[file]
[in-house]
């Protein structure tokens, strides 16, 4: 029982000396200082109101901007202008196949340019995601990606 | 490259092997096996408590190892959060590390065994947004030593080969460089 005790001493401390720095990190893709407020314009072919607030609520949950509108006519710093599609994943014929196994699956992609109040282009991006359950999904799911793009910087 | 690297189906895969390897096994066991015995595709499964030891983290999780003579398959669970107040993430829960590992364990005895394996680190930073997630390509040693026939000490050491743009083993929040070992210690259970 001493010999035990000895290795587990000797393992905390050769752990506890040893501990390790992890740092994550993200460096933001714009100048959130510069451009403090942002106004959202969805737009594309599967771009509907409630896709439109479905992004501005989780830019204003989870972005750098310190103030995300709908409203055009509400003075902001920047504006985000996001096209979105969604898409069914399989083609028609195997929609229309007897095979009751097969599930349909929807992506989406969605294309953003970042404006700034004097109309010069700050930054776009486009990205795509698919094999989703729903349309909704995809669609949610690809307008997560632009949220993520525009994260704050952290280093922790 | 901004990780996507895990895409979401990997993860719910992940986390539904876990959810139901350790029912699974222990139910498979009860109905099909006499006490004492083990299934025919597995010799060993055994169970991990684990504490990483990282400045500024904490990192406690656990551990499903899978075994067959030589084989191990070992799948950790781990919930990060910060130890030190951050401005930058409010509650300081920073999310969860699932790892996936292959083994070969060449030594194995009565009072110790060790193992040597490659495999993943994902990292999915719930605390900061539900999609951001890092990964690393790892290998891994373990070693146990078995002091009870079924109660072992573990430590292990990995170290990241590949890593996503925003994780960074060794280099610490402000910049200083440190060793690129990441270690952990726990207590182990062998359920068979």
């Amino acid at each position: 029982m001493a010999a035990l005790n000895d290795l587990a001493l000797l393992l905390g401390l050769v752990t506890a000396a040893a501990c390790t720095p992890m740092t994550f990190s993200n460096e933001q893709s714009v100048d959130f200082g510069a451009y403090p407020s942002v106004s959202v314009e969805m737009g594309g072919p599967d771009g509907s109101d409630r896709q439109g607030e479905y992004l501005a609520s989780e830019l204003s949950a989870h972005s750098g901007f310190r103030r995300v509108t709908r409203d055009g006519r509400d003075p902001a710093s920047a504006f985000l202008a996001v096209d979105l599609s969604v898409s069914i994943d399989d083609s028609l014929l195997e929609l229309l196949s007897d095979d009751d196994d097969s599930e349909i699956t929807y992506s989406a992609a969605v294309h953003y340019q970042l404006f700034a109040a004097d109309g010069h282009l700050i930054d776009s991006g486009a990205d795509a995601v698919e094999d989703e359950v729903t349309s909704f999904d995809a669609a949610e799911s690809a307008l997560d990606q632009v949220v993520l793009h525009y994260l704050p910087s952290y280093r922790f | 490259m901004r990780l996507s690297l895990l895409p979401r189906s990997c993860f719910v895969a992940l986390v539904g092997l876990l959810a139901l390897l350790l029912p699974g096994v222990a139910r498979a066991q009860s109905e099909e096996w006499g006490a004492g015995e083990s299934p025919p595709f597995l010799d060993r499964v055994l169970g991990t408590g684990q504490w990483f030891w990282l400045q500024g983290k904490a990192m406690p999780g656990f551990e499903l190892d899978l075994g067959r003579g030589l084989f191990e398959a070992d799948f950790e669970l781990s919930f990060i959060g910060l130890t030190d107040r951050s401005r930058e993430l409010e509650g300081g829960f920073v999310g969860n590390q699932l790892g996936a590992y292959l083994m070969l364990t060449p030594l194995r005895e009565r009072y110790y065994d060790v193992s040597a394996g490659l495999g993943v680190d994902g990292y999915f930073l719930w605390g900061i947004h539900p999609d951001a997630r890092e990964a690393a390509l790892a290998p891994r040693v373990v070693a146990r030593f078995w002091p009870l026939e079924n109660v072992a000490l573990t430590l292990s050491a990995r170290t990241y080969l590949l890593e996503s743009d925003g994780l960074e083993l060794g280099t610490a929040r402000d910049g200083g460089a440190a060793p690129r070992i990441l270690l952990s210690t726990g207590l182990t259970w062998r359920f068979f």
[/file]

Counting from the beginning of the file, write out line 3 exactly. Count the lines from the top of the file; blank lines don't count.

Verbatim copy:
């Amino acid at each position: 029982m001493a010999a035990l005790n000895d290795l587990a001493l000797l393992l905390g401390l050769v752990t506890a000396a040893a501990c390790t720095p992890m740092t994550f990190s993200n460096e933001q893709s714009v100048d959130f200082g510069a451009y403090p407020s942002v106004s959202v314009e969805m737009g594309g072919p599967d771009g509907s109101d409630r896709q439109g607030e479905y992004l501005a609520s989780e830019l204003s949950a989870h972005s750098g901007f310190r103030r995300v509108t709908r409203d055009g006519r509400d003075p902001a710093s920047a504006f985000l202008a996001v096209d979105l599609s969604v898409s069914i994943d399989d083609s028609l014929l195997e929609l229309l196949s007897d095979d009751d196994d097969s599930e349909i699956t929807y992506s989406a992609a969605v294309h953003y340019q970042l404006f700034a109040a004097d109309g010069h282009l700050i930054d776009s991006g486009a990205d795509a995601v698919e094999d989703e359950v729903t349309s909704f999904d995809a669609a949610e799911s690809a307008l997560d990606q632009v949220v993520l793009h525009y994260l704050p910087s952290y280093r922790f | 490259m901004r990780l996507s690297l895990l895409p979401r189906s990997c993860f719910v895969a992940l986390v539904g092997l876990l959810a139901l390897l350790l029912p699974g096994v222990a139910r498979a066991q009860s109905e099909e096996w006499g006490a004492g015995e083990s299934p025919p595709f597995l010799d060993r499964v055994l169970g991990t408590g684990q504490w990483f030891w990282l400045q500024g983290k904490a990192m406690p999780g656990f551990e499903l190892d899978l075994g067959r003579g030589l084989f191990e398959a070992d799948f950790e669970l781990s919930f990060i959060g910060l130890t030190d107040r951050s401005r930058e993430l409010e509650g300081g829960f920073v999310g969860n590390q699932l790892g996936a590992y292959l083994m070969l364990t060449p030594l194995r005895e009565r009072y110790y065994d060790v193992s040597a394996g490659l495999g993943v680190d994902g990292y999915f930073l719930w605390g900061i947004h539900p999609d951001a997630r890092e990964a690393a390509l790892a290998p891994r040693v373990v070693a146990r030593f078995w002091p009870l026939e079924n109660v072992a000490l573990t430590l292990s050491a990995r170290t990241y080969l590949l890593e996503s743009d925003g994780l960074e083993l060794g280099t610490a929040r402000d910049g200083g460089a440190a060793p690129r070992i990441l270690l952990s210690t726990g207590l182990t259970w062998r359920f068979f």